My sister gave me the book Street Gang, a history of Sesame Street, and I love how it has made me think about the GIANT collection of people and talent that collaborated to bring the dream of good television for young kids to life.
In the past couple years I have read/ watched/ listened to books and films about some of the most important media in my life, The Muppets, Mister Rogers, and Sesame Street. This has helped me see the much bigger picture of the mission and women and men behind each of these amazing projects.
The groundwork, research, experiments, discoveries and visual vocabulary of learning they created the 1970s-and 80s saved my teaching life almost 40 years later. I am sure that when we look back at education in the early 2000, there will be a great deal of attention to the revolution of technology that helped computers break out of the computer labs and drove established teachers to a crisis of learning, suddenly they had to scramble to master the new tools of learning.
My school had granted my request for a really nice laptop, my first Mac. One of the first video production tests I did with it proved that I could do green screen/ chromakey with this machine. I remember thinking that I had all of the production power that had brought Fragile Rock to life, and it was on my desk. Of course, power sitting on my desk didn’t do anything about the endless pile of grading I was always carting back and forth.
I had completed by EdD studies and I was quickly waking up to the fact that responding to student writing was what I would be doing for the rest of forever unless I expanded my skillset. I was working in a progressive independent school in the Northern California, and while I loved teaching writing, I felt like I wasn’t meeting my own expectations of “exceptional education.”
I knew I needed to begin learning something else, and I even enrolled in a couple of doomed online classes. What was I going to do? From Flipped learning to Kahn’s academy, video-based instruction was blowing, so I set about teaching myself to make videos. Here I, with a bit of ego, see echoes of Fred and Jim. They were questing after goals, and puppets were one of the tools in their quest.
Learning to make videos is a humbling experience, even moreso than teaching and I quickly found it challenging to make enough time to script, record, and edit a full lesson. For a few months I focused on live-capture of the lesson in the classroom. I would screencast the class and post it to the web. I made audio recording with live scribe pens, I struggled to figure out what things were worth my time to create. With the view counts built into the platforms, I could tell when the kids used what I made and when it wasn’t useful to them.
I would bet they were almost as annoyed by my videos as I was. I couldn’t stand watching and listening to them. I really needed someone else’s face and voice in these videos. The question came to me, “I wonder if YouTube can teach me to make puppets?” This is the question I needed to ask and it changed so much of my teaching life.
The man who asked this question was a high school English teacher, he knew nothing about computer programming. The man who asked this question felt trapped in his profession. Today, some 6 (only 6?) years after I created How to Make a Round Head Puppet, I am a Makerspace coordinator for learners gradesPreK through 6, and I wrote a book on computer programming for elementary teachers and kids. I have almost 750 videos on 3 youtube channels, many of them featuring some of the over 200 puppets I have made in that time.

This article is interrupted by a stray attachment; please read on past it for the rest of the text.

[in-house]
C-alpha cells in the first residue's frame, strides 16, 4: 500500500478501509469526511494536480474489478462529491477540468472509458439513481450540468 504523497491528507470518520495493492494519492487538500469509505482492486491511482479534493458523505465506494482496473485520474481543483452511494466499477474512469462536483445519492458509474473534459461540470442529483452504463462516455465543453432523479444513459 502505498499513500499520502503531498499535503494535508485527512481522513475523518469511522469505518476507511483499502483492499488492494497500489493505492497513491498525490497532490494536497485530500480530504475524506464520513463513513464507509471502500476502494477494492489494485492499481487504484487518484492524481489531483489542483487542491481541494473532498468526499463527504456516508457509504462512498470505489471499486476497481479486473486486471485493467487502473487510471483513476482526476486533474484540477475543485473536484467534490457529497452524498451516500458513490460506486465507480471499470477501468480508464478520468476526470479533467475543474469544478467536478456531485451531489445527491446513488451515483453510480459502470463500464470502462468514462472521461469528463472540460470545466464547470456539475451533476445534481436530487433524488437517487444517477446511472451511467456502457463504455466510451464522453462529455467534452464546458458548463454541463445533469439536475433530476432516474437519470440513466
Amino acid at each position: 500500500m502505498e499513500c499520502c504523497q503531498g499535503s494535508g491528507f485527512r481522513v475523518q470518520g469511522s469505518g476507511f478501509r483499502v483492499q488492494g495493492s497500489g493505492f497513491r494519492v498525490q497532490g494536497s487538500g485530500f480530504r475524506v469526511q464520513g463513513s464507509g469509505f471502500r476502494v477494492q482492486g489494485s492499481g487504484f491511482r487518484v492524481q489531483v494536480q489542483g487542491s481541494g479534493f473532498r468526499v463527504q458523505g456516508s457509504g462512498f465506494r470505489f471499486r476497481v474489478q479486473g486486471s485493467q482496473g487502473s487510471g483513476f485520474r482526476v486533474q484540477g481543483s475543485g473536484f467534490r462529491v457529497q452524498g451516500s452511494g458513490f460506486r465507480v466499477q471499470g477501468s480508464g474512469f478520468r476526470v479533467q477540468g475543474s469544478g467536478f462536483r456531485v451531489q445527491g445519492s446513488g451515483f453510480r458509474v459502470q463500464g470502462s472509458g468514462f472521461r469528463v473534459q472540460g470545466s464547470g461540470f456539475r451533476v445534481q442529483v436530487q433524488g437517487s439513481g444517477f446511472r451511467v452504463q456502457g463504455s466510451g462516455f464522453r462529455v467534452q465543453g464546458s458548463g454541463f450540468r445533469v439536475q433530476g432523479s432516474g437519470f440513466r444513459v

I watched a how to video, made a thing, and then made my own how to video.
It is a complete and honest cycle of creation and learning. I kept building puppets to learn how to do different things.
I didn’t know where any of this was going. My Freshmen English students noticed that I was sewing puppets and they asked how they could get in on the fun. I remember thinking that if I was going to bring the puppets into my class, my reasons needed to be pedagogically unassailable.
I knew I had to be ready for my administrators, colleagues, and class parents when they asked “What’s with the puppets?”- and they asked. Thankfully, the pedagogy and research behind puppets is practically unassailable. Thanks in large part to the work of the Children’s Television Workshop, the Carnegie and Ford foundations.
What I didn’t know was how much my teaching practice would change. The puppets made me happy, and they made the kids happy. It turns out that happy and safe are important components of learning. The puppets helped me find better ways to invite students into and support them in the creative process.
They have always been just one spoke in the wheel. Creativity, student empowerment, equity, literacy, good-humanness, and everyday I see more how they fit.
Puppets are a great tool for getting your brain to do novel things like simulations and metacognition and I keep learning more about it.
I asked 2 questions that night when I wondered if You tube could teach me to make puppets. The second question was deeper. It was a terrified wonder if puppets could help me become the teacher I needed to be, for both myself and my students.
I think it is working. I feel like I do more literacy work on the daily now than I did even in the height of teaching AP Composition.
I am grateful I work in a school that puts so much value in joyful, engaged, learning, and I am thankful for all the excellent educators doing this work before me.